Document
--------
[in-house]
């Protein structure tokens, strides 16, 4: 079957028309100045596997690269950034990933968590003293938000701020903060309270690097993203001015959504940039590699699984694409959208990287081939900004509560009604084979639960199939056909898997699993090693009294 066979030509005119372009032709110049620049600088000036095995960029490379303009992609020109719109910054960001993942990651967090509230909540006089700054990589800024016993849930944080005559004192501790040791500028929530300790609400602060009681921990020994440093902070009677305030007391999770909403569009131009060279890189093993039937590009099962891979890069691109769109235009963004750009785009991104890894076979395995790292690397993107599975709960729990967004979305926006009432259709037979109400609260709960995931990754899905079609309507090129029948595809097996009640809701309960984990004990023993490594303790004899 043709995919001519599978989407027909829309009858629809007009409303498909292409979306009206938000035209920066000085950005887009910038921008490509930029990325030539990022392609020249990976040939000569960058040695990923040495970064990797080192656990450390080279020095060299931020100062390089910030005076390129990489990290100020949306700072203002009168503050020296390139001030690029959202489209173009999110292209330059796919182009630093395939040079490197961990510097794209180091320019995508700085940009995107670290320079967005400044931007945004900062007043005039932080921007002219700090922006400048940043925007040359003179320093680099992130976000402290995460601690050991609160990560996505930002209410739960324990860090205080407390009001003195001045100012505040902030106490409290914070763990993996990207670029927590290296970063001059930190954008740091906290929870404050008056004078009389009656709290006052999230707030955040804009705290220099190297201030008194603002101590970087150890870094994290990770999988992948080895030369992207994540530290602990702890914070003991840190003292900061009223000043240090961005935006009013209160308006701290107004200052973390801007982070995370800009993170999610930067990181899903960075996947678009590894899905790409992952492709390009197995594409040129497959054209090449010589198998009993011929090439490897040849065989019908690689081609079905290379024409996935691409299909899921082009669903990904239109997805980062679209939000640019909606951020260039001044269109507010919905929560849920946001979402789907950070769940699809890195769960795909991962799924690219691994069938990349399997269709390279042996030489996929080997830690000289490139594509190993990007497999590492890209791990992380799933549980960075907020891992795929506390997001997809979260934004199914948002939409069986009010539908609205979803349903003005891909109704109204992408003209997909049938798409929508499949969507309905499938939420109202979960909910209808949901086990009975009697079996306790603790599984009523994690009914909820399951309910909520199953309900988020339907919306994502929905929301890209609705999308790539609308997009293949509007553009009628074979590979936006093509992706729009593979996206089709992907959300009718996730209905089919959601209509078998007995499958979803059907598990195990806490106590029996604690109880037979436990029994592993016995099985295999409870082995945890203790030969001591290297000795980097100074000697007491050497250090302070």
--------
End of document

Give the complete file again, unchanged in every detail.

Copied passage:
[in-house]
């Protein structure tokens, strides 16, 4: 079957028309100045596997690269950034990933968590003293938000701020903060309270690097993203001015959504940039590699699984694409959208990287081939900004509560009604084979639960199939056909898997699993090693009294 066979030509005119372009032709110049620049600088000036095995960029490379303009992609020109719109910054960001993942990651967090509230909540006089700054990589800024016993849930944080005559004192501790040791500028929530300790609400602060009681921990020994440093902070009677305030007391999770909403569009131009060279890189093993039937590009099962891979890069691109769109235009963004750009785009991104890894076979395995790292690397993107599975709960729990967004979305926006009432259709037979109400609260709960995931990754899905079609309507090129029948595809097996009640809701309960984990004990023993490594303790004899 043709995919001519599978989407027909829309009858629809007009409303498909292409979306009206938000035209920066000085950005887009910038921008490509930029990325030539990022392609020249990976040939000569960058040695990923040495970064990797080192656990450390080279020095060299931020100062390089910030005076390129990489990290100020949306700072203002009168503050020296390139001030690029959202489209173009999110292209330059796919182009630093395939040079490197961990510097794209180091320019995508700085940009995107670290320079967005400044931007945004900062007043005039932080921007002219700090922006400048940043925007040359003179320093680099992130976000402290995460601690050991609160990560996505930002209410739960324990860090205080407390009001003195001045100012505040902030106490409290914070763990993996990207670029927590290296970063001059930190954008740091906290929870404050008056004078009389009656709290006052999230707030955040804009705290220099190297201030008194603002101590970087150890870094994290990770999988992948080895030369992207994540530290602990702890914070003991840190003292900061009223000043240090961005935006009013209160308006701290107004200052973390801007982070995370800009993170999610930067990181899903960075996947678009590894899905790409992952492709390009197995594409040129497959054209090449010589198998009993011929090439490897040849065989019908690689081609079905290379024409996935691409299909899921082009669903990904239109997805980062679209939000640019909606951020260039001044269109507010919905929560849920946001979402789907950070769940699809890195769960795909991962799924690219691994069938990349399997269709390279042996030489996929080997830690000289490139594509190993990007497999590492890209791990992380799933549980960075907020891992795929506390997001997809979260934004199914948002939409069986009010539908609205979803349903003005891909109704109204992408003209997909049938798409929508499949969507309905499938939420109202979960909910209808949901086990009975009697079996306790603790599984009523994690009914909820399951309910909520199953309900988020339907919306994502929905929301890209609705999308790539609308997009293949509007553009009628074979590979936006093509992706729009593979996206089709992907959300009718996730209905089919959601209509078998007995499958979803059907598990195990806490106590029996604690109880037979436990029994592993016995099985295999409870082995945890203790030969001591290297000795980097100074000697007491050497250090302070």